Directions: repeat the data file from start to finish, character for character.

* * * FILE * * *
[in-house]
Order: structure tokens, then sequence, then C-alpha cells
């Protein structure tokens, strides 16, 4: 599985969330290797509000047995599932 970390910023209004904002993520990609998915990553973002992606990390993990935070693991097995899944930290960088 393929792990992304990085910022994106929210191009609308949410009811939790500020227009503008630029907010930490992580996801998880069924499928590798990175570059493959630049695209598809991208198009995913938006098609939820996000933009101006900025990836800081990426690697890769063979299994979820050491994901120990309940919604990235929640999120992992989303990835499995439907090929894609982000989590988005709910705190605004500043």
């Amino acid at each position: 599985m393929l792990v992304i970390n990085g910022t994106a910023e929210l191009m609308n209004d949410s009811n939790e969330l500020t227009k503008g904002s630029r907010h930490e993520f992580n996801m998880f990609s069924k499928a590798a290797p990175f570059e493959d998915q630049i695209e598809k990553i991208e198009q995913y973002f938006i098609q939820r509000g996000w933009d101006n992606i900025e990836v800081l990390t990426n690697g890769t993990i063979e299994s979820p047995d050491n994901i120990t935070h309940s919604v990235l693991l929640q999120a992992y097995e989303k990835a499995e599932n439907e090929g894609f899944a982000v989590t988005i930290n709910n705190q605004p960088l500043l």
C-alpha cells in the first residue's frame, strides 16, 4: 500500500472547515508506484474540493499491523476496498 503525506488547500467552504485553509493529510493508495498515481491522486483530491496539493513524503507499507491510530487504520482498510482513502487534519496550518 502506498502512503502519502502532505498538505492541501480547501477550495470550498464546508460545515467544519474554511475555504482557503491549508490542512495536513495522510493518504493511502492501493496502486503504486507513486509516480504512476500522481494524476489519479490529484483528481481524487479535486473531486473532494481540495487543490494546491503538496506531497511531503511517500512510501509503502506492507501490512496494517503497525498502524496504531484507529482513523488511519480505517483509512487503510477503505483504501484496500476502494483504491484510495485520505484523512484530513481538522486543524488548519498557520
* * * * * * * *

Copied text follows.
[in-house]
Order: structure tokens, then sequence, then C-alpha cells
């Protein structure tokens, strides 16, 4: 599985969330290797509000047995599932 970390910023209004904002993520990609998915990553973002992606990390993990935070693991097995899944930290960088 393929792990992304990085910022994106929210191009609308949410009811939790500020227009503008630029907010930490992580996801998880069924499928590798990175570059493959630049695209598809991208198009995913938006098609939820996000933009101006900025990836800081990426690697890769063979299994979820050491994901120990309940919604990235929640999120992992989303990835499995439907090929894609982000989590988005709910705190605004500043």
């Amino acid at each position: 599985m393929l792990v992304i970390n990085g910022t994106a910023e929210l191009m609308n209004d949410s009811n939790e969330l500020t227009k503008g904002s630029r907010h930490e993520f992580n996801m998880f990609s069924k499928a590798a290797p990175f570059e493959d998915q630049i695209e598809k990553i991208e198009q995913y973002f938006i098609q939820r509000g996000w933009d101006n992606i900025e990836v800081l990390t990426n690697g890769t993990i063979e299994s979820p047995d050491n994901i120990t935070h309940s919604v990235l693991l929640q999120a992992y097995e989303k990835a499995e599932n439907e090929g894609f899944a982000v989590t988005i930290n709910n705190q605004p960088l500043l």
C-alpha cells in the first residue's frame, strides 16, 4: 500500500472547515508506484474540493499491523476496498 503525506488547500467552504485553509493529510493508495498515481491522486483530491496539493513524503507499507491510530487504520482498510482513502487534519496550518 502506498502512503502519502502532505498538505492541501480547501477550495470550498464546508460545515467544519474554511475555504482557503491549508490542512495536513495522510493518504493511502492501493496502486503504486507513486509516480504512476500522481494524476489519479490529484483528481481524487479535486473531486473532494481540495487543490494546491503538496506531497511531503511517500512510501509503502506492507501490512496494517503497525498502524496504531484507529482513523488511519480505517483509512487503510477503505483504501484496500476502494483504491484510495485520505484523512484530513481538522486543524488548519498557520